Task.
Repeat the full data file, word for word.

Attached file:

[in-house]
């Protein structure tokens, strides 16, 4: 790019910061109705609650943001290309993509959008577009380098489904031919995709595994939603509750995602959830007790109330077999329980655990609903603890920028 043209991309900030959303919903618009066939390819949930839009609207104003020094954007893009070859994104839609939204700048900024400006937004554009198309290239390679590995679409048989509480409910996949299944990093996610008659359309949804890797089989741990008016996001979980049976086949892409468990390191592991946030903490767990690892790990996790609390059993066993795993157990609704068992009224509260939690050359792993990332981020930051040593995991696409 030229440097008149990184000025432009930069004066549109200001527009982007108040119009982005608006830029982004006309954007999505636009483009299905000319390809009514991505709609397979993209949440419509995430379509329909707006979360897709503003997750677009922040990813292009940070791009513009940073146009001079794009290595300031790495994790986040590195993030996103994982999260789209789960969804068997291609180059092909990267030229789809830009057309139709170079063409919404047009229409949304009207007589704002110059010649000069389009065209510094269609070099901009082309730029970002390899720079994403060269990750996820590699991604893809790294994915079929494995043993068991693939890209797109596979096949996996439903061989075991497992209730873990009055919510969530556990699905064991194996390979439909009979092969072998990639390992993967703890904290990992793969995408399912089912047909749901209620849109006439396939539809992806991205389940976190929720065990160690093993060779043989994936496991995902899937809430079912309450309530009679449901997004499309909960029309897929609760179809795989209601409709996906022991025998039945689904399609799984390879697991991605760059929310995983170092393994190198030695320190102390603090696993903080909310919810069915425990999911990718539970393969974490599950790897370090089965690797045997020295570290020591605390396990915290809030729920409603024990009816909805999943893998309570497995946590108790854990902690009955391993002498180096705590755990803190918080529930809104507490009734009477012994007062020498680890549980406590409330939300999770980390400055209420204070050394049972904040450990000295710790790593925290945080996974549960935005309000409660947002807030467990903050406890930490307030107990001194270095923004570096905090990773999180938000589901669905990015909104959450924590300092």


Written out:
[in-house]
């Protein structure tokens, strides 16, 4: 790019910061109705609650943001290309993509959008577009380098489904031919995709595994939603509750995602959830007790109330077999329980655990609903603890920028 043209991309900030959303919903618009066939390819949930839009609207104003020094954007893009070859994104839609939204700048900024400006937004554009198309290239390679590995679409048989509480409910996949299944990093996610008659359309949804890797089989741990008016996001979980049976086949892409468990390191592991946030903490767990690892790990996790609390059993066993795993157990609704068992009224509260939690050359792993990332981020930051040593995991696409 030229440097008149990184000025432009930069004066549109200001527009982007108040119009982005608006830029982004006309954007999505636009483009299905000319390809009514991505709609397979993209949440419509995430379509329909707006979360897709503003997750677009922040990813292009940070791009513009940073146009001079794009290595300031790495994790986040590195993030996103994982999260789209789960969804068997291609180059092909990267030229789809830009057309139709170079063409919404047009229409949304009207007589704002110059010649000069389009065209510094269609070099901009082309730029970002390899720079994403060269990750996820590699991604893809790294994915079929494995043993068991693939890209797109596979096949996996439903061989075991497992209730873990009055919510969530556990699905064991194996390979439909009979092969072998990639390992993967703890904290990992793969995408399912089912047909749901209620849109006439396939539809992806991205389940976190929720065990160690093993060779043989994936496991995902899937809430079912309450309530009679449901997004499309909960029309897929609760179809795989209601409709996906022991025998039945689904399609799984390879697991991605760059929310995983170092393994190198030695320190102390603090696993903080909310919810069915425990999911990718539970393969974490599950790897370090089965690797045997020295570290020591605390396990915290809030729920409603024990009816909805999943893998309570497995946590108790854990902690009955391993002498180096705590755990803190918080529930809104507490009734009477012994007062020498680890549980406590409330939300999770980390400055209420204070050394049972904040450990000295710790790593925290945080996974549960935005309000409660947002807030467990903050406890930490307030107990001194270095923004570096905090990773999180938000589901669905990015909104959450924590300092």